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My Name is Alfred Hitchcock

The Master of Suspense guides you through his work in Mark Cousins's illuminating new documentary - on all major VoD platforms on Monday, July 24th

Northern Irish film historian Mark Cousins has made a career of celebrating cinema, digging into the techniques and feelings that have kept us coming back for over a century. Film geeks of a certain age may remember him as the host of Moviedrome in the late 90s, introducing unique classics to late night British TV. More recently, his 15-hour opus The Story of Film is required viewing for those in love with the silver screen. His new work looks at one of film’s most celebrated sons, but in a different way than you would expect.

My Name Is Alfred Hitchcock is a visual essay of the Psycho (1960) director’s work. “Personal” insight is provided in the narration by Hitch himself, played by impressionist Alistair McGowan. Speaking from the great beyond, Cousins imagines what the filmmaker would make of the modern world, before finding the universal themes that make his movies timeless – escape, desire, loneliness, time, fulfilment, and height.

While the delivery gives the feeling of a supernatural director’s commentary, the analysis follows the format of many of Cousins’ previous films. Instead of the director’s hushed, calm Ballymena accent showing you what every door opening, colour choice, and character trait represents, this fictional Master of Suspense reveals them himself, as if we were a listening to a man reflecting on his legacy. McGowan is a convincing host, punctuating lines with laboured nasal breaths, while Cousins’ script catches Hitchcock’s conversational style, ending many sentences with rhetorical suffixes like “don’t you think?” Pleasingly, Cousins himself makes a couple of cameos in his own movie, in a nod to its subject.

As you would expect, it’s a splendid tribute to a body of work, breaking down exactly why films like North By Northwest (1959), Vertigo (1958), and Rear Window (1954) will last forever, without making things too academic. Through his leading man, Cousins presents Hitchcock as someone interested in the showmanship of movies; in playing with our discomfort. He shows that every choice has a purpose, from 1935’s The 39 Steps being filmed on a set to heighten the tension; to 1960 cinema audiences being left in the dark for 30 seconds after Psycho ends, in order to be alone with the thoughts. There are small personal insights, based on things he stated during his life. McGowan’s Hitchcock expresses his pleasure at his birthplace of Leytonstone celebrating his movies, but admitting that this genius was only really ignited once he escaped to America. The chapters on loneliness and fulfilment also tie themselves to his personal life.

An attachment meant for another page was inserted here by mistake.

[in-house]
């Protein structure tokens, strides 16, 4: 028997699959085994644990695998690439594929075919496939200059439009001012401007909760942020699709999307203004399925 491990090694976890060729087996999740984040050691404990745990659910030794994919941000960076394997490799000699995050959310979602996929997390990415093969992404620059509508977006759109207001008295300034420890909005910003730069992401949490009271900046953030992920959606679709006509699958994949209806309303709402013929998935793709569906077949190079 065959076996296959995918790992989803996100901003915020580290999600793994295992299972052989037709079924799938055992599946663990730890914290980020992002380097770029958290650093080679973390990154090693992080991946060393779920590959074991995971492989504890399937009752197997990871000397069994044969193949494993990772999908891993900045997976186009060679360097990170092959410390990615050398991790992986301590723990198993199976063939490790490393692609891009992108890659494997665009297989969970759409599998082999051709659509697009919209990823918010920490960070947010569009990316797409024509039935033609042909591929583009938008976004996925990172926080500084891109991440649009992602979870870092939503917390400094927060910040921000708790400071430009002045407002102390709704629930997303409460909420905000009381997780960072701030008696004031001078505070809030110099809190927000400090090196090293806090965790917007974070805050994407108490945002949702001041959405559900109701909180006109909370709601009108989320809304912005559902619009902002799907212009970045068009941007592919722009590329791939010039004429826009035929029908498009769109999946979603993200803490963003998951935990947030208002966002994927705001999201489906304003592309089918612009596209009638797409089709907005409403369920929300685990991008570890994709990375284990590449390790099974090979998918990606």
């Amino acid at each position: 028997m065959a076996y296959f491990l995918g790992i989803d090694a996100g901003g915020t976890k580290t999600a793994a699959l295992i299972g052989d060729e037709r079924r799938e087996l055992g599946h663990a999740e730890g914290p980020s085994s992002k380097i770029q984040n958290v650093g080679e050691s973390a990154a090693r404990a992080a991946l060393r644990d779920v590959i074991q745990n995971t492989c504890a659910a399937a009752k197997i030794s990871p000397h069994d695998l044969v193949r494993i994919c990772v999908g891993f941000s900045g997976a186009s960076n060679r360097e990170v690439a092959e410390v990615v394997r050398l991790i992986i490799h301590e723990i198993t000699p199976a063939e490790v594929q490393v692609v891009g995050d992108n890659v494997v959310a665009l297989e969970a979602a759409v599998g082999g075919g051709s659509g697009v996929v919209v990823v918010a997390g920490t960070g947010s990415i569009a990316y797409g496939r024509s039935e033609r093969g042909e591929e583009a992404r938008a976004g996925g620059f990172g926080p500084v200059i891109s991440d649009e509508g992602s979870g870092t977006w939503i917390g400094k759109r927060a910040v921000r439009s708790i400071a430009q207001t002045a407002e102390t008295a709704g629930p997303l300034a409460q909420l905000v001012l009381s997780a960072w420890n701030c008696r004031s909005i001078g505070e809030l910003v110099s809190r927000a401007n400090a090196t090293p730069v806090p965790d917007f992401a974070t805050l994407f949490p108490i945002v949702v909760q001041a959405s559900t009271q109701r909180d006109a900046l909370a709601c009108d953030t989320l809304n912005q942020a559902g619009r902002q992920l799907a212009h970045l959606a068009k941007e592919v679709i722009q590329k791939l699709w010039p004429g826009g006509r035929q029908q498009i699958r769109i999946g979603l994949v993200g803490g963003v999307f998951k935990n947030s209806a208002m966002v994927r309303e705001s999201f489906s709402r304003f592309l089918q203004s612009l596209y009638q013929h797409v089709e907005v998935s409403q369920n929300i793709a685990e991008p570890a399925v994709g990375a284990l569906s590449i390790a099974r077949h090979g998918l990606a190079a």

However, it should be said that this is not a personal profile. Stories about Hitchcock that have emerged over the years paint a difficult picture for those who venerate him, but despite the intimate nature of the concept Cousins keeps things focus on the movies. Even mentions of relationships, such as that with wife and collaborator Alma Reville, are presented in a professional context. Cousins focuses on cinema without giving the feeling that the rest is ignored, rather it’s just a different sort of conversation.

A treasure trove of trivia, My Name is Alfred Hitchcock invites you to look at the artist from a different angle, away from the persona that he cultivated over the years. Given the amount of words and pictures devoted to the late director, it’s to Cousins’s credit that his reflection rises above the crowd.

My Name is Alfred Hitchcock is in cinemas on Friday, July 21st. On all major VoD platforms the following Monday.

By Victoria Luxford - 22-06-2023

London-born Victoria Luxford has been a film critic and broadcaster since 2007, writing about cinema all over the world. Beginning with regional magazines and entertainment websites, she soon built up...

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